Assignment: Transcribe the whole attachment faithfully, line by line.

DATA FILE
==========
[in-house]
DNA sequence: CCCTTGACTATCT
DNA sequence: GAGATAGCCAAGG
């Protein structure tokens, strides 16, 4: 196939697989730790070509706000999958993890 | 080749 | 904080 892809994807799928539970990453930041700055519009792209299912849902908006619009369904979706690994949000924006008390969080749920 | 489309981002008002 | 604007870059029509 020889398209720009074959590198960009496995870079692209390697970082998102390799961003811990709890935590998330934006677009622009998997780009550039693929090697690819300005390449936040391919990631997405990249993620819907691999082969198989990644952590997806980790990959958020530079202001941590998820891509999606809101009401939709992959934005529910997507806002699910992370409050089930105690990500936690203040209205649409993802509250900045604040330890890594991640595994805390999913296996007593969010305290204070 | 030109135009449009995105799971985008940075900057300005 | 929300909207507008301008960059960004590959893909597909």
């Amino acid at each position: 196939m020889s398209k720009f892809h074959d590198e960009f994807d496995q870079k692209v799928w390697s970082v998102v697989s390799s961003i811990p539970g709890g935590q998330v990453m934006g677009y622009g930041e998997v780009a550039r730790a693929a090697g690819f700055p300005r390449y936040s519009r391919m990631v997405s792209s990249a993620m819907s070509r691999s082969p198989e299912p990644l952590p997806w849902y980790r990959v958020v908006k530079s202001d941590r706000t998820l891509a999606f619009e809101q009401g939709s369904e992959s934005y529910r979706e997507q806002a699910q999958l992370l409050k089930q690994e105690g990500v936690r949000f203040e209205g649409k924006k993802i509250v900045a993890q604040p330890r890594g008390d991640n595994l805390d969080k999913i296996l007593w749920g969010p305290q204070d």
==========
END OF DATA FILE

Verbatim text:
[in-house]
DNA sequence: CCCTTGACTATCT
DNA sequence: GAGATAGCCAAGG
């Protein structure tokens, strides 16, 4: 196939697989730790070509706000999958993890 | 080749 | 904080 892809994807799928539970990453930041700055519009792209299912849902908006619009369904979706690994949000924006008390969080749920 | 489309981002008002 | 604007870059029509 020889398209720009074959590198960009496995870079692209390697970082998102390799961003811990709890935590998330934006677009622009998997780009550039693929090697690819300005390449936040391919990631997405990249993620819907691999082969198989990644952590997806980790990959958020530079202001941590998820891509999606809101009401939709992959934005529910997507806002699910992370409050089930105690990500936690203040209205649409993802509250900045604040330890890594991640595994805390999913296996007593969010305290204070 | 030109135009449009995105799971985008940075900057300005 | 929300909207507008301008960059960004590959893909597909």
């Amino acid at each position: 196939m020889s398209k720009f892809h074959d590198e960009f994807d496995q870079k692209v799928w390697s970082v998102v697989s390799s961003i811990p539970g709890g935590q998330v990453m934006g677009y622009g930041e998997v780009a550039r730790a693929a090697g690819f700055p300005r390449y936040s519009r391919m990631v997405s792209s990249a993620m819907s070509r691999s082969p198989e299912p990644l952590p997806w849902y980790r990959v958020v908006k530079s202001d941590r706000t998820l891509a999606f619009e809101q009401g939709s369904e992959s934005y529910r979706e997507q806002a699910q999958l992370l409050k089930q690994e105690g990500v936690r949000f203040e209205g649409k924006k993802i509250v900045a993890q604040p330890r890594g008390d991640n595994l805390d969080k999913i296996l007593w749920g969010p305290q204070d």